personal. But even more revealing are those open declarations of Thoreau's own discovery, and enunciation, of himself. Indeed, autobiography as the expression of such introspection is a critical component of the very notion of a developing self, one that not only changes but remains elusive in its evolution. Just as in his natural and cultural histories, Thoreau's view of the self emerges out of a complex understanding of the response to ceaseless change. In his view the self is ultimately posed by the problem of time in the metaphysics of change. So both in his selfappraisal and in his rendering a world which is “fixed” from that tenuous position of selfknowledge, Thoreau emerges as a selfconscious artisan, constructing a mind's “portrait” of nature ever mindful of the elusiveness of the present. Each of his reconstructions then is drawn with a wary eye on time, either as an epistemological “marker” or as an existential challenge. In either case, time must be frozen and in a sense replayed, but only as “written” under his own signature.

As we turn to the specifics of Thoreau's history writing—both cultural and natural—this precept must be borne in mind. He was perhaps most cognizant of this issue as he pondered the moral dimension of his poesis. In A Week, he makes a remarkable testament regarding his own vision of the poethistorian:

The true poem is not that which the public read. There is always a poem not printed on paper, coincident with the production of this, stereotyped in the poet's life. It is what he has become through his work. Not how is the idea expressed in stone, or on canvass or paper, is the question, but how far it has obtained form and expression in the life of the artist. His true work will not stand in any prince's gallery. (1980a, p. 343; emphasis in original)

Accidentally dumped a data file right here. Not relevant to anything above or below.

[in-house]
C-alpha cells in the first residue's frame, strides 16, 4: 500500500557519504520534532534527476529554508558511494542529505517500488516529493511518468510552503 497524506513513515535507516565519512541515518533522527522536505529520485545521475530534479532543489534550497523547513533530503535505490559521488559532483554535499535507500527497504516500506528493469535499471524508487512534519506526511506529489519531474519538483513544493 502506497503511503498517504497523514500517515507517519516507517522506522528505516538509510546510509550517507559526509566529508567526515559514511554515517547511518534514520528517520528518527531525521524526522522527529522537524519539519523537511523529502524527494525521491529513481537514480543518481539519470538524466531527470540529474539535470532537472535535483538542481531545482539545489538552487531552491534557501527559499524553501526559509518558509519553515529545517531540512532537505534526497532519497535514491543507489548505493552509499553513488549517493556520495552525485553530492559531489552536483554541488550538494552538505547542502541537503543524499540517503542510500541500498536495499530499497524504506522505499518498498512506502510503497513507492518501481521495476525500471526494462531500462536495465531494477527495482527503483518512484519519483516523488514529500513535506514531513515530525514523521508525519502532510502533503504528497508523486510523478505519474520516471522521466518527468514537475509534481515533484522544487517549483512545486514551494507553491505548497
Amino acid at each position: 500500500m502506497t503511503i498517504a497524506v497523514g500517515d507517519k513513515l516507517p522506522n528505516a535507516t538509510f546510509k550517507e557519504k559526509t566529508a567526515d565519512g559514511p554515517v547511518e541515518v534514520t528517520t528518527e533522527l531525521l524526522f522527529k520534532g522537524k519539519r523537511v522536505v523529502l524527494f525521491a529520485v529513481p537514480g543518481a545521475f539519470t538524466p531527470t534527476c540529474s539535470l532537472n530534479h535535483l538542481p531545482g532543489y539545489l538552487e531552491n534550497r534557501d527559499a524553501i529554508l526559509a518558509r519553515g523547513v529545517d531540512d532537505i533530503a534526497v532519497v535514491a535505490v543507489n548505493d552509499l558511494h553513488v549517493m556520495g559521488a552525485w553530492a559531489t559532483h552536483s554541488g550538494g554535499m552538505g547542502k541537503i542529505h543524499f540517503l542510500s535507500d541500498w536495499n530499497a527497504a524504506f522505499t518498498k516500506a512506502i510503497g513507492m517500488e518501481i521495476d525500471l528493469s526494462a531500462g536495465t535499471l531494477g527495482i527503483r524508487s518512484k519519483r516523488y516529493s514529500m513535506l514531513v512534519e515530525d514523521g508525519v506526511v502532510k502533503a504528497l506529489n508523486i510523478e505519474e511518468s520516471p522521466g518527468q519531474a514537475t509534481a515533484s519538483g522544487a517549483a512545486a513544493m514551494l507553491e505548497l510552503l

This is the definition of a life of virtue. His morning work, his dance with mythic heroes, his dreams—awake or slumbering—are unified by a vision of moral rectitude which must be achieved in doing, in reverie, in memory. Each would serve a larger purpose, and Thoreau might integrate them because of their epistemological overlap. Dreams are recalled, brought into consciousness by memory; and memory, a faculty of knowledge—albeit highly subjective, private, and untestable without extraordinary effort— blends into history. At the end of this cascade, a public record is presented, configured by the imperative of portraying a vision of the self—one seen in the doing, but only perceived as the tip of an iceberg of experience. Thus the literary project, whether presented as cultural history, natural history, or poetry, was a distillation of a deeper consciousness, one selfconsciously and deliberately “fixing” time into a frozen portrait.


The precepts undergirding this construction are, first, that humans have choice and can determine to create their lives within a finite period, and second, directly leading from this, that humans are given the ethical insight to fulfill this opportunity. For Thoreau, this moral mandate was one of self-responsibility.